The lack of volume in this market might make it hard for the rally to continue, says veteran trader Art Cashin.» Read More
Check out which companies are making headlines after the bell Wednesday: Guess, Workday, Lear & more.
A program to change the way small-company stocks are traded could slow high-frequency action, though some worry that the initial steps are too tepid.
Alibaba filed an amended statement this morning ahead of its IPO, but investors are still waiting to see the terms.
American investors aren't panicked about the re-emergence of Ebola in Africa, at least in the long term.
Some of Wednesday's midday movers:
The economy's improving so what's not to like? In a nutshell, there are two big problems with the job market, says Michael Farr.
Amidst the lightest volume of the year, exchange-traded funds associated with China, Turkey, South Africa, and Brazil are gathering steam.
Nobody knows exactly when Alibaba will hit the market, but the IPO is being foreshadowed by a growing paper trail.
The Fed's low interest rates could bring a "scary" 50-60 percent market correction, technical analyst Abigail Doolittle tells CNBC.
Some of the names on the move ahead of the open.
A lawsuit filed by four hedge funds, including George Soros's Quantum Partners, accuses BNY Mellon of acting to "protect its own interests".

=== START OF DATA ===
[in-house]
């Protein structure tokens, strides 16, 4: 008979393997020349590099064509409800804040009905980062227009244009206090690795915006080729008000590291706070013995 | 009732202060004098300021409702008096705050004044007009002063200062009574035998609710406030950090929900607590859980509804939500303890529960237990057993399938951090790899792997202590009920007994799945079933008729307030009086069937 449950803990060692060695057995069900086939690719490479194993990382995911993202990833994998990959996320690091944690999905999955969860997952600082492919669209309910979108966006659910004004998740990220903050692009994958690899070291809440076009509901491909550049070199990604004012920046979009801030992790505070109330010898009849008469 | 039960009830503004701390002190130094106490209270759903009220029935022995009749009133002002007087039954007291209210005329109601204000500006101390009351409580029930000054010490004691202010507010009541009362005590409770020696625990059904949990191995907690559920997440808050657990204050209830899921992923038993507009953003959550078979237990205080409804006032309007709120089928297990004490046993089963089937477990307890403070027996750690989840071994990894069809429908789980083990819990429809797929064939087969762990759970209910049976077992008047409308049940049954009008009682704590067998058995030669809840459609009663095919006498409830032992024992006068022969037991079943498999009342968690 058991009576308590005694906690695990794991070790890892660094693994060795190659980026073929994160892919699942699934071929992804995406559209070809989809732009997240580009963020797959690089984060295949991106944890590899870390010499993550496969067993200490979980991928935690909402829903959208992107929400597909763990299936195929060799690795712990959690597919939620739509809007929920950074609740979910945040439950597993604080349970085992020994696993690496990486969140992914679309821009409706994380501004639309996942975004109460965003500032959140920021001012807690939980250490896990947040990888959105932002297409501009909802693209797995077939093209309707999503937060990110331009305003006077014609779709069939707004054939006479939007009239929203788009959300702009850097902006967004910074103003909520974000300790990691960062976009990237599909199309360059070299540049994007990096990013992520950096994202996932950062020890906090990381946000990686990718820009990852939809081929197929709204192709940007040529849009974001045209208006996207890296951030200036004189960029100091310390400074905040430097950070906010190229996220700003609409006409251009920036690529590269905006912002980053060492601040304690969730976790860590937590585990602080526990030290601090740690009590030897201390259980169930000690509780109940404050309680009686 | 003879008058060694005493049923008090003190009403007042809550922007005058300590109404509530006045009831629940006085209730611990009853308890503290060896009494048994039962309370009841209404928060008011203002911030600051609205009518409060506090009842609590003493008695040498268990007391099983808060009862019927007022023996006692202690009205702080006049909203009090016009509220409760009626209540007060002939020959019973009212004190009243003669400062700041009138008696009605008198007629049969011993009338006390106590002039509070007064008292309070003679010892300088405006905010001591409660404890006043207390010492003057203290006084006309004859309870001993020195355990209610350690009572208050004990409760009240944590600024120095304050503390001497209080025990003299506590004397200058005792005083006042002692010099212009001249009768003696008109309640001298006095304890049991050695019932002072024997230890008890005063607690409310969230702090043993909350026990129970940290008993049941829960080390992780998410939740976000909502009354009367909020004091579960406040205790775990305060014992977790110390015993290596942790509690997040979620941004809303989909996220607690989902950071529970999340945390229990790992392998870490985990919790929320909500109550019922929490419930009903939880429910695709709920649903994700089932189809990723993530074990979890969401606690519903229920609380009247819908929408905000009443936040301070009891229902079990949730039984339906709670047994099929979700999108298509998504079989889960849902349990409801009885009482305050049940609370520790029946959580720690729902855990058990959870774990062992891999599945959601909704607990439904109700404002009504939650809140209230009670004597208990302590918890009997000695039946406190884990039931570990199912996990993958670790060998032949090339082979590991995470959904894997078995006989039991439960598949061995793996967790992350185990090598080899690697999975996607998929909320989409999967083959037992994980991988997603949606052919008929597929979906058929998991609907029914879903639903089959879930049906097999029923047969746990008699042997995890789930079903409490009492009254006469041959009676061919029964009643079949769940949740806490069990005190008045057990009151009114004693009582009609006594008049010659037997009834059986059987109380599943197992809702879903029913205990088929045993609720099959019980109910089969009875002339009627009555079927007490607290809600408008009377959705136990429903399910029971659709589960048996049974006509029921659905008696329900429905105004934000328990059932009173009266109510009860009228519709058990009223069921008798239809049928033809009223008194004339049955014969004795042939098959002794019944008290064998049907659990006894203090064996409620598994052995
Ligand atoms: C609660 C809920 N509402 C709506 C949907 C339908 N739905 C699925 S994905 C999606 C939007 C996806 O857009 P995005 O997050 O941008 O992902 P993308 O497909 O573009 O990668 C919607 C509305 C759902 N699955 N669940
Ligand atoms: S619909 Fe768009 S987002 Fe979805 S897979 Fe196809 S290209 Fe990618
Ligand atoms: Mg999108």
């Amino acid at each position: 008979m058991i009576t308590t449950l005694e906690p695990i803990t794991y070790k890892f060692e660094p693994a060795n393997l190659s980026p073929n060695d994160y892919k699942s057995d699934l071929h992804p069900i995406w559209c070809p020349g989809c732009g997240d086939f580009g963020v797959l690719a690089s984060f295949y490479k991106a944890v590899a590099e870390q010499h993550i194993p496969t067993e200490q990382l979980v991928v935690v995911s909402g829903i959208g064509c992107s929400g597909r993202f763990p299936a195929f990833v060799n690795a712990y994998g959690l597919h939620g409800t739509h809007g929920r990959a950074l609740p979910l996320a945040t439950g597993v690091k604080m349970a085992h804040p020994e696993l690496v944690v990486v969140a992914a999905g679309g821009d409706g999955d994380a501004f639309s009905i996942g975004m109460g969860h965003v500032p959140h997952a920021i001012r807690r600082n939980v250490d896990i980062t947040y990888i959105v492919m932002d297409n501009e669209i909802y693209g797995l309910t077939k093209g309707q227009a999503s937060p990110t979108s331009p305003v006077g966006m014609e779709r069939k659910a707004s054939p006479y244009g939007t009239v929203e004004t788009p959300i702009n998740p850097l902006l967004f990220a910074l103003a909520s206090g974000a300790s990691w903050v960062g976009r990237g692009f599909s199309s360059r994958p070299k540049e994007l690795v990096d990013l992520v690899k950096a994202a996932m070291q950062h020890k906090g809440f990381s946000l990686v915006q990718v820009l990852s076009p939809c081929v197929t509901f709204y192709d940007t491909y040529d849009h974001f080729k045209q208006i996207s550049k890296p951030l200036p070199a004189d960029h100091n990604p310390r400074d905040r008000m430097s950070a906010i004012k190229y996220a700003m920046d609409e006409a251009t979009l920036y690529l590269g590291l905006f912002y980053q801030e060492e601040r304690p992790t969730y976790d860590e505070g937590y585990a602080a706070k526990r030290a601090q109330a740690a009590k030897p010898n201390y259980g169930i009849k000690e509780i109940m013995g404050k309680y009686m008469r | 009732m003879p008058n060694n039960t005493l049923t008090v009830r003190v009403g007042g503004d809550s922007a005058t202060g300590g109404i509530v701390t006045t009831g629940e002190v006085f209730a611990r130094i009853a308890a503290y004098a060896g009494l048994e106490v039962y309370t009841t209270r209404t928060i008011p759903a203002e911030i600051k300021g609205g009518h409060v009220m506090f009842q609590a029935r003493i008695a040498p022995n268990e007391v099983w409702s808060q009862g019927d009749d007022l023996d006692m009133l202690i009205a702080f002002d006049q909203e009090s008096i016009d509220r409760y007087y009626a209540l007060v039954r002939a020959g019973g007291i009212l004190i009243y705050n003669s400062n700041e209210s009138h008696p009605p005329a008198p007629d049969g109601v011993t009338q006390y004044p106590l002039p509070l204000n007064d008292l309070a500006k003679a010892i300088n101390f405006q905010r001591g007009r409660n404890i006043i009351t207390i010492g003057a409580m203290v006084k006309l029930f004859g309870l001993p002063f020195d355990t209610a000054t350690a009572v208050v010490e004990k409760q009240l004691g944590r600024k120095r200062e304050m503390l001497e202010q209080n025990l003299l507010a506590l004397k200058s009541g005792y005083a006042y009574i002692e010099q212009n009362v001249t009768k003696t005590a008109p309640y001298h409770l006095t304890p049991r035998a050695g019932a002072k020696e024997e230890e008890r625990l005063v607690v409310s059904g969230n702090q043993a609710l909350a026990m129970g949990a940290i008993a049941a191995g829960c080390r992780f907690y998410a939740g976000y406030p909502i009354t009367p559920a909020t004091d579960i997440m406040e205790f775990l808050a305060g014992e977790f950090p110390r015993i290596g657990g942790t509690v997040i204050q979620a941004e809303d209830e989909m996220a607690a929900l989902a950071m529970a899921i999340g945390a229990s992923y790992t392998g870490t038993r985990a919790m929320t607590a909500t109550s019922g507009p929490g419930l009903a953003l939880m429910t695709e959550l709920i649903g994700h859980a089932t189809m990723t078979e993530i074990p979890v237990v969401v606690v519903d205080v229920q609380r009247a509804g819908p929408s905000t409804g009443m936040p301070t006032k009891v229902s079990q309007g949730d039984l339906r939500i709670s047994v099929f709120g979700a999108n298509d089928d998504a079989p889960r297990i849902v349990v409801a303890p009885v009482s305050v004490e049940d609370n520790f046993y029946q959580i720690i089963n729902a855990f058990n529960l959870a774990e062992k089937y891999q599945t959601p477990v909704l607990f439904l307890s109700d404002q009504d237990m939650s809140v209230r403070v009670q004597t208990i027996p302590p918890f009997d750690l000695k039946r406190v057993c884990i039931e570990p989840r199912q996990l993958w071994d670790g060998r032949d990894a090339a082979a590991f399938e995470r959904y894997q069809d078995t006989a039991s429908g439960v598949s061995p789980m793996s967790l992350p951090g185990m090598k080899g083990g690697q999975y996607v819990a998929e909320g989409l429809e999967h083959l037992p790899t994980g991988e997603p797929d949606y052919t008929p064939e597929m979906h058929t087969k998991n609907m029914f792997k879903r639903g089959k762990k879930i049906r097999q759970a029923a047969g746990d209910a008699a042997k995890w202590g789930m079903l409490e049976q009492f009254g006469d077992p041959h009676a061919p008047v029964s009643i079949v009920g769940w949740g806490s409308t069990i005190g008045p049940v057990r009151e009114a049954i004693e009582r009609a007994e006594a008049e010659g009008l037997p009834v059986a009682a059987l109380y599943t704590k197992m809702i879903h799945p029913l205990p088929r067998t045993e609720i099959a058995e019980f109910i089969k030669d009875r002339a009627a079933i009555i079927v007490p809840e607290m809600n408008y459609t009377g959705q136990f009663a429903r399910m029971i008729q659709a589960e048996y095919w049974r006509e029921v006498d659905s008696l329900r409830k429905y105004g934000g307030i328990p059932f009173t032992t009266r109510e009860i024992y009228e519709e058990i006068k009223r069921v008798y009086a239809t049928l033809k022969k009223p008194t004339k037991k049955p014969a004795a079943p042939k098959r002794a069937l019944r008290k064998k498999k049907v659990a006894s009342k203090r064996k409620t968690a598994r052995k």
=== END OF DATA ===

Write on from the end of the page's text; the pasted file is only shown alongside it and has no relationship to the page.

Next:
Market-watchers are parsing the Fed's every word for clues on where bond yields are headed, but the ECB may be in the driver's seat.
Master of the S&P Howard Silverblatt explains how two groups are controlling the market right now.
Check out which companies are making headlines after the bell Tuesday: TIVO, SWHC, NMBL, TUBE & more.
RadioShack shareholder Standard General is negotiating a rescue package with investors to help the company ward off bankruptcy.
Traders say the S&P 500's 2,000 level will quickly be put to the test once the usually volatile month of September gets underway next week.
Some of Tuesday's midday movers:
The rate of US credit card payments at least 90 days overdue fell to its lowest level in at least seven years, according to TransUnion.
Jefferies is backing a former senior SAC executive despite its own struggle with insider trading at an internal hedge fund.
Investors are trying to get the S&P 500 Index through 2000 again, but I'm not sure there is a catalyst to keep it there given the mixed data.
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